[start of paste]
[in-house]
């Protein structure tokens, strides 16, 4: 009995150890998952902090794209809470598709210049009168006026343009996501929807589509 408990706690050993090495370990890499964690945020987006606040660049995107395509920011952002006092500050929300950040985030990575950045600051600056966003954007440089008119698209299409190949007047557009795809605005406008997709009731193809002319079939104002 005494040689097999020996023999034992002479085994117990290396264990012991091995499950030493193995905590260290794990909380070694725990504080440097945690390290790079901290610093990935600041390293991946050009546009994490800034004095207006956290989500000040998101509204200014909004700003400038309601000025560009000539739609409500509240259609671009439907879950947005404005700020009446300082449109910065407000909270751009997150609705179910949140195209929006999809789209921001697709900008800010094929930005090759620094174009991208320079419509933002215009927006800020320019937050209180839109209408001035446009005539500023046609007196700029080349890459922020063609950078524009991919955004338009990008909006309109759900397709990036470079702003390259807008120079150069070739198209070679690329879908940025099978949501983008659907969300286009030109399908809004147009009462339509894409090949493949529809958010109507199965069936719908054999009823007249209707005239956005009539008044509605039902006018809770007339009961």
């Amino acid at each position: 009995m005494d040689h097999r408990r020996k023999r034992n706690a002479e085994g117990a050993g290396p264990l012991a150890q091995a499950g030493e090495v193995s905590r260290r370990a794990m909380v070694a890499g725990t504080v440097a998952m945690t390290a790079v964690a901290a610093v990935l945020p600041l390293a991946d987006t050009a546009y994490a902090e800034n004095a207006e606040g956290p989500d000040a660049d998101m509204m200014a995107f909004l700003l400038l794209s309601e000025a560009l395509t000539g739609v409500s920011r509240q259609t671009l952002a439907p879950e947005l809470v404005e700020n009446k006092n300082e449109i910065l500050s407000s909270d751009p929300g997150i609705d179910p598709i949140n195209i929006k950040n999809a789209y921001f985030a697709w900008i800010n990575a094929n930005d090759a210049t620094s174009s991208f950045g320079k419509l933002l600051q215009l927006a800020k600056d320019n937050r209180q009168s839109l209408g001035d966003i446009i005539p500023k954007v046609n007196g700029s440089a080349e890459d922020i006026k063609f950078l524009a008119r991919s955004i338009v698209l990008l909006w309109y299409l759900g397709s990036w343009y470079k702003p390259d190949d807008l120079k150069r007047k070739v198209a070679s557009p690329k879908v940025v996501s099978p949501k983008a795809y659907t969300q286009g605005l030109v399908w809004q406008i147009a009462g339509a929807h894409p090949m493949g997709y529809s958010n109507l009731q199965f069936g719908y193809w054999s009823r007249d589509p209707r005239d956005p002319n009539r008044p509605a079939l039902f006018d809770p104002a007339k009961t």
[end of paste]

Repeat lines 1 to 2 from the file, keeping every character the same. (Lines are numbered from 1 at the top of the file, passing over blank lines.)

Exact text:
[in-house]
């Protein structure tokens, strides 16, 4: 009995150890998952902090794209809470598709210049009168006026343009996501929807589509 408990706690050993090495370990890499964690945020987006606040660049995107395509920011952002006092500050929300950040985030990575950045600051600056966003954007440089008119698209299409190949007047557009795809605005406008997709009731193809002319079939104002 005494040689097999020996023999034992002479085994117990290396264990012991091995499950030493193995905590260290794990909380070694725990504080440097945690390290790079901290610093990935600041390293991946050009546009994490800034004095207006956290989500000040998101509204200014909004700003400038309601000025560009000539739609409500509240259609671009439907879950947005404005700020009446300082449109910065407000909270751009997150609705179910949140195209929006999809789209921001697709900008800010094929930005090759620094174009991208320079419509933002215009927006800020320019937050209180839109209408001035446009005539500023046609007196700029080349890459922020063609950078524009991919955004338009990008909006309109759900397709990036470079702003390259807008120079150069070739198209070679690329879908940025099978949501983008659907969300286009030109399908809004147009009462339509894409090949493949529809958010109507199965069936719908054999009823007249209707005239956005009539008044509605039902006018809770007339009961």